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Mineralogy and geochemistry of Paleocene ultramafic- and sedimentary-hosted talc deposits in the southern part of the Sivas Basin, Turkey

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Talc deposits, located mainly in three areas of north-central Turkey, are present in the ophiolitic series of the Cretaceous and in siliciclastic rocks of the Paleocene. Talc deposits related to ophiolites are between tectonite and cumulate occurring as beds and/or lenses and 0.1–3 cm thick fracture fillings within a 5 m brecciated zone with a vein-type bedding. Sedimentary-hosted talc beds and semi-rounded to angular talc grains (0.1–2 cm) range in thickness from 0.1 to 30 cm within marls and conglomerates. Talc veins form lenses (a few meters long) and spheroidal and/or ellipsoidal nodules (1–10 cm). Calcite, dolomite, serpentine and/or mixed-layered illite-smectite (I-S) minerals are encountered in the talc samples. Serpentine with positive U and Hf anomalies, and talc with positive Nb and Zr anomalies, and negative Ta and Ce anomalies are typically depleted in P and Ti, based on chondrite-normalized trace element patterns. The light rare earth element content of sedimentary-hosted talc with a negative Gd anomaly is richer than those of ultramafic-hosted talc with a negative anomaly for Eu as well as serpentine. Significantly, talc with a uniquely sedimentary origin tends to be the principal source of Nb, Hf, Zr, La, Ce, Pr and Nd with respect to serpentine. 18O and D values for talc range from +13.8 to +17.5‰ and −60 to −36‰, and those of serpentine are +9.4 and −88‰, indicating supergene conditions for sedimentary-hosted talc and hypogene for ultramafic-hosted talc. When compared with seawater, 18O data indicate temperatures of 68°C and 80–98°C for the sedimentary- and ultramafic-hosted talc formations, respectively, and 100°C for serpentine, suggesting that talcification and serpentinization of ultramafic rocks both occurred at nearly the same time with various stages. All data show that the talc occurrences are divided into two types based on their mode of formation. The first corresponds to a serpentinization stage within the ophiolites. The others are the neoformation products of sedimentary deposition, diagenetic and post-diagenetic processes, respectively. Sedimentary-hosted talc also seems to have inherited trace element and isotopic compositions from the parent ultramafic rocks.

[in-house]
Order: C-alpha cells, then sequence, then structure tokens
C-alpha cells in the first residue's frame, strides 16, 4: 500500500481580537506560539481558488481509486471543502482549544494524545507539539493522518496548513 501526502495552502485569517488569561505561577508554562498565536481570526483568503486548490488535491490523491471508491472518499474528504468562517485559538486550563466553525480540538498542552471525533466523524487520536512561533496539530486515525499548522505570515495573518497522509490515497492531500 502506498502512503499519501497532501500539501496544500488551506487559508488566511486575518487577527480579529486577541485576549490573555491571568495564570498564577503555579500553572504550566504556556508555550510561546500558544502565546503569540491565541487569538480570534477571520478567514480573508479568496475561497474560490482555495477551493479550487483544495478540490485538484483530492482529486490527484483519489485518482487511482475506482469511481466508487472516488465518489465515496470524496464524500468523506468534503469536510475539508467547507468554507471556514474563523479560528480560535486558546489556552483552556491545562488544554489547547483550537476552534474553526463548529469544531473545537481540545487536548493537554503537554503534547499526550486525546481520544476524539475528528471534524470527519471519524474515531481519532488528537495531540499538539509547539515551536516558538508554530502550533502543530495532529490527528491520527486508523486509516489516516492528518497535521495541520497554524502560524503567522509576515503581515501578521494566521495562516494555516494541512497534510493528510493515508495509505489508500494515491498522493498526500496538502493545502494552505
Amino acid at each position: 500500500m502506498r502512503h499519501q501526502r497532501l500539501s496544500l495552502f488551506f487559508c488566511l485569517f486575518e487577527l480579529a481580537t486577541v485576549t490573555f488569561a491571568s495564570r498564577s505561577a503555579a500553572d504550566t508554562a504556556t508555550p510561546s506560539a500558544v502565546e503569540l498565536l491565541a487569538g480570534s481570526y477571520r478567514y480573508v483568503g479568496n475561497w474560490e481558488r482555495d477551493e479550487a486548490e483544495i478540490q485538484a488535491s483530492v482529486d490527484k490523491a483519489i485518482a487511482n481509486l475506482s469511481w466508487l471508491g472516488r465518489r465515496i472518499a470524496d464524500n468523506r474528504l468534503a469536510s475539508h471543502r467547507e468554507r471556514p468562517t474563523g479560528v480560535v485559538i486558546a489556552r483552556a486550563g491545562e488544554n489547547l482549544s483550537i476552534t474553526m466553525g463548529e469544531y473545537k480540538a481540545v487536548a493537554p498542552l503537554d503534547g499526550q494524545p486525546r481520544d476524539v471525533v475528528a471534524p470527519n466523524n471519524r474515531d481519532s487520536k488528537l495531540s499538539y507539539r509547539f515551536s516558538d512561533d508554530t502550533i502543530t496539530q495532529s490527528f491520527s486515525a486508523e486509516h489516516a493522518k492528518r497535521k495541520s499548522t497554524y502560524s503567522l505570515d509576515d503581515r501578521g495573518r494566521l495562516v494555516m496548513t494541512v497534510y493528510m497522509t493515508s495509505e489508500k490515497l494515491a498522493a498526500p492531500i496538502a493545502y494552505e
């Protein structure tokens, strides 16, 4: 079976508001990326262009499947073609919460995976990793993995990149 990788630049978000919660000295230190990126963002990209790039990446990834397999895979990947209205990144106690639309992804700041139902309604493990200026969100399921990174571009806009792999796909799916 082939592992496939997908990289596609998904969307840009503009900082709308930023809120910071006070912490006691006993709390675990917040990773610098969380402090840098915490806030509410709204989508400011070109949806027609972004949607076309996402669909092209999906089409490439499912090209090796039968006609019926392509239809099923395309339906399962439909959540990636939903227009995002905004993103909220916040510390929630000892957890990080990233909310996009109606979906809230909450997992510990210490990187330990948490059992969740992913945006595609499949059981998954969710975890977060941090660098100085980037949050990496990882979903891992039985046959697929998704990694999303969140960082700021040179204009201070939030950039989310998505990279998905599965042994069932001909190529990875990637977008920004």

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Document Type: Research Article

Publication date: 2006-06-01

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  • The JOURNAL publishes articles of interest to the international community of clay scientists, including but not limited to areas in mineralogy, crystallography, geology, geochemistry, sedimentology, soil science, agronomy, physical chemistry, colloid chemistry, ceramics, petroleum engineering, foundry engineering, and soil mechanics. Clays and Clay Minerals exists to disseminate to its worldwide readership the most recent developments in all of these aspects of clay materials. Manuscripts are welcome from all countries.

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